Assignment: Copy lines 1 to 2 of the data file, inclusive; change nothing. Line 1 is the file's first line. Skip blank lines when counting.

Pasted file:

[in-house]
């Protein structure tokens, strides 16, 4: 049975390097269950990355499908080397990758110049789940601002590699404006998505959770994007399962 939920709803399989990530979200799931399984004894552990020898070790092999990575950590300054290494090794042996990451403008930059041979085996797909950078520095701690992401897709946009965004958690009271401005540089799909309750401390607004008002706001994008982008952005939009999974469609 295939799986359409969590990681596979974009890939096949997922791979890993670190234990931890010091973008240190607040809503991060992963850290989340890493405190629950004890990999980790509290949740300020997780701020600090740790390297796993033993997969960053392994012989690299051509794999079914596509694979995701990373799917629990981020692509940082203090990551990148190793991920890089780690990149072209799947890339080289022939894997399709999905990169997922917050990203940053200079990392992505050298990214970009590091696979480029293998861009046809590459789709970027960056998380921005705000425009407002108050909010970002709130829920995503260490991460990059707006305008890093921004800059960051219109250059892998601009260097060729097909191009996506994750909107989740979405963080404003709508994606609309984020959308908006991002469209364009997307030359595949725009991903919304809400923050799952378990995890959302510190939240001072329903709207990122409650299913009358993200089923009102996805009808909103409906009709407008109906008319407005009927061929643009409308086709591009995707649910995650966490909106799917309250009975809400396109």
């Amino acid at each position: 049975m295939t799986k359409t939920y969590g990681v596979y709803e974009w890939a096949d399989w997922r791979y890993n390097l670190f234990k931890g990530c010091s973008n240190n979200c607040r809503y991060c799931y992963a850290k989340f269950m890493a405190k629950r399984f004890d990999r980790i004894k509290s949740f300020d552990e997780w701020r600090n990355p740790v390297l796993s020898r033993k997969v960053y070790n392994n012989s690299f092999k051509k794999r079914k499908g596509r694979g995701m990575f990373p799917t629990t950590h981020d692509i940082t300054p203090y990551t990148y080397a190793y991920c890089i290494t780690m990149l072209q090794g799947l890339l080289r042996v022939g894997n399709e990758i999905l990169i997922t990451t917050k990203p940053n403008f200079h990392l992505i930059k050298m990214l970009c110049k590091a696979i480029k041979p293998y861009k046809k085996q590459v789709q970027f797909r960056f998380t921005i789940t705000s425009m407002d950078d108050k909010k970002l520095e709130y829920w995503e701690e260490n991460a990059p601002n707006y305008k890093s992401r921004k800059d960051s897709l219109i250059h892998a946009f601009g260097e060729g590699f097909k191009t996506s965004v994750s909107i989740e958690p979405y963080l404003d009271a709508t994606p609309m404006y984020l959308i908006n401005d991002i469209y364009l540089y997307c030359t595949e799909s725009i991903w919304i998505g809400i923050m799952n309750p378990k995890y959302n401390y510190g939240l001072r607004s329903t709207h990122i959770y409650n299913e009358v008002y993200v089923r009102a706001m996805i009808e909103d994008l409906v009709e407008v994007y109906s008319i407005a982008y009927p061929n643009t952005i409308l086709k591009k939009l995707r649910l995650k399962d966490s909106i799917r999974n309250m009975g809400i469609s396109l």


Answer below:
[in-house]
């Protein structure tokens, strides 16, 4: 049975390097269950990355499908080397990758110049789940601002590699404006998505959770994007399962 939920709803399989990530979200799931399984004894552990020898070790092999990575950590300054290494090794042996990451403008930059041979085996797909950078520095701690992401897709946009965004958690009271401005540089799909309750401390607004008002706001994008982008952005939009999974469609 295939799986359409969590990681596979974009890939096949997922791979890993670190234990931890010091973008240190607040809503991060992963850290989340890493405190629950004890990999980790509290949740300020997780701020600090740790390297796993033993997969960053392994012989690299051509794999079914596509694979995701990373799917629990981020692509940082203090990551990148190793991920890089780690990149072209799947890339080289022939894997399709999905990169997922917050990203940053200079990392992505050298990214970009590091696979480029293998861009046809590459789709970027960056998380921005705000425009407002108050909010970002709130829920995503260490991460990059707006305008890093921004800059960051219109250059892998601009260097060729097909191009996506994750909107989740979405963080404003709508994606609309984020959308908006991002469209364009997307030359595949725009991903919304809400923050799952378990995890959302510190939240001072329903709207990122409650299913009358993200089923009102996805009808909103409906009709407008109906008319407005009927061929643009409308086709591009995707649910995650966490909106799917309250009975809400396109």